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A place for Get Rich Slowly readers to ask questions
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It is currently Wed Jul 23, 2014 6:11 am




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Which scenario works best
Poll ended at Wed May 21, 2008 6:26 am
1. Cash out investments 50%  50%  [ 3 ]
2. Extend line of credit or get another card 0%  0%  [ 0 ]
3. Find more work 0%  0%  [ 0 ]
4. Something else 50%  50%  [ 3 ]
Total votes : 6
Author Message
 Post subject: Advice for buying a home
PostPosted: Mon Apr 21, 2008 6:26 am 

Joined: Thu Feb 28, 2008 6:31 am
Posts: 22
Here's the situation that we're in. I am a doctoral student with:
    little debt (car loan and 35k in student loans),
    little assets (3k in an index fund, 7k in a target retirement fund/Roth IRA, 1k in individual stocks, 5k in cash),
    little income (just my student stipend of less than $20,000/year and another $2-3000 from web design and illustrating jobs on the side),
    and a little family (wife and two kids).

We've decided to buy a townhome (we'll be here for at least three more years) and found one at a great location for an amazing price. Our offer was accepted and the bank will pre-approve a loan for us provided we pay our car loan down from $8,500 to $2,500. We really like this bank because they will work with multiple first-time home buyer programs (HANDS and HOP), programs that will match our down payment and then some, giving us an additional $8,000 to put down on our home (with our $5,000 cash). We've contacted a dozen or so banks and mortgage lenders in our area and this is by far the best option we have. So we have to figure out how to pay down our car loan without using the cash we have saved for a down payment and hopefully keeping as much money as we can in our meager retirement account. Here are a few possible scenarios. We could:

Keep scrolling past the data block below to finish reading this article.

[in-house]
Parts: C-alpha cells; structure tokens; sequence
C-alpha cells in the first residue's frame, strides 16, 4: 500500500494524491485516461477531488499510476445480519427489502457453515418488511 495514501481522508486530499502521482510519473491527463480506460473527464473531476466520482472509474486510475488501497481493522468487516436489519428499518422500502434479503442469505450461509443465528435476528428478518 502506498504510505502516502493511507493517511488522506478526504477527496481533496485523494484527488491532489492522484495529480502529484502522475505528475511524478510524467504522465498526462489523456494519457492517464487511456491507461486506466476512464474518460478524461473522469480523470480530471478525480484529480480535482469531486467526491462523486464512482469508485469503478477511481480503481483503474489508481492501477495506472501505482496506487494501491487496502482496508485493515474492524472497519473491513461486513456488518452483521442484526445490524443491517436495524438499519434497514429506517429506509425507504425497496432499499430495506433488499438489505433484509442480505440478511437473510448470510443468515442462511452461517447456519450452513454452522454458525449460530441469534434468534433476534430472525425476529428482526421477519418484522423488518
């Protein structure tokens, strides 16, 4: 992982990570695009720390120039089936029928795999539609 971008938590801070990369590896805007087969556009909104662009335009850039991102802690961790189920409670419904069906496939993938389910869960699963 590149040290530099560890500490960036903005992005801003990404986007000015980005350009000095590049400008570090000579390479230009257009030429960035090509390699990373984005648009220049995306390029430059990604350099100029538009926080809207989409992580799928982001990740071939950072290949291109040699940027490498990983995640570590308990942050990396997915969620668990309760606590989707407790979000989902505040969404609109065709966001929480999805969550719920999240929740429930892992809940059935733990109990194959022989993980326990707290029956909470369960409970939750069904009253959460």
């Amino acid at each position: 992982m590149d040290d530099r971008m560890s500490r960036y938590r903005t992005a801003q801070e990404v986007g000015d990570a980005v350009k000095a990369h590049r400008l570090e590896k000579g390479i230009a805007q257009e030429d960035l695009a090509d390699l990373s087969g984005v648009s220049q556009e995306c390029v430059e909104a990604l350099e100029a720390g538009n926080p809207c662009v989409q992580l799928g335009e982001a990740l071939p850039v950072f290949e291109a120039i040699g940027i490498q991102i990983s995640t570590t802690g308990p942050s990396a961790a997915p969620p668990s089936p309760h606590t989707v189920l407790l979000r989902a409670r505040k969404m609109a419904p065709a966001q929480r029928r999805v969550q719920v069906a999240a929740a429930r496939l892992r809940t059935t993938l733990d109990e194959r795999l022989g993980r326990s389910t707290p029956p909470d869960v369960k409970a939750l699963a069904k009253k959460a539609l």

1) Cash out our $3,000 index fund and $1,000 in individual stocks, taking a loss (this loss won't help us with taxes, our income is so low we get everything back anyways), and scrounge up loose change for the rest.

2) Ask our bank to lower the interest rate on our debit card credit line (currently 9.75%), extend our credit from $1,000 to $5,000 and live off credit this summer until we can take out more student loans in the fall. If they won't lower our rate we could get a second credit card and use it.

3) Try to get some extra work pronto. I do a little web design but don't have a ton of free time (between my research and school). My wife is an illustrator, already extremely busy on a project that won't pay her until the summer time.

4) some sort of combination on the previous three.

So, what do you think? What would be our best option or is there something I haven't thought of? (I have no rich uncle).

_________________
Tyler Christensen, M.Ed
Associate Instructor
Indiana University
http://www.richonanyincome.com


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PostPosted: Mon Apr 21, 2008 6:31 am 

Joined: Tue Oct 23, 2007 7:07 am
Posts: 201
Although not a great answer to your question since it appears you're set on buying the house, but have you considered renting for the foreseeable future? 3 years is not that long at all, especially to own a home if you decide to move in that time. Even if the market does not go down in your area much more, you might have a hard time just breaking even in that time frame.


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PostPosted: Mon Apr 21, 2008 6:40 am 

Joined: Thu Feb 28, 2008 6:31 am
Posts: 22
Sorry, I should have been clearer about our intentions... we should come out on top 1. because we are able to take advantage of $8,000 of free money given to us at closing (from HANDS and HOP), and 2. We plan on keeping the townhome after we move as a rental property. We've been renting but want to start building equity and own our own place.

_________________
Tyler Christensen, M.Ed
Associate Instructor
Indiana University
http://www.richonanyincome.com


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PostPosted: Mon Apr 21, 2008 7:03 am 
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Joined: Tue Nov 27, 2007 12:11 pm
Posts: 171
Location: Colorado
So you need 6k to pay down the car before you can even get to the table on the townhouse? Can the 8k in 'free' money from HANDS/HOP only be used against loan principal or also for closing costs? Did you have to put forth any earnest money on your townhouse offer, and was that already accounted for below? Do you mind disclosing the cost, loan details, payment info etc?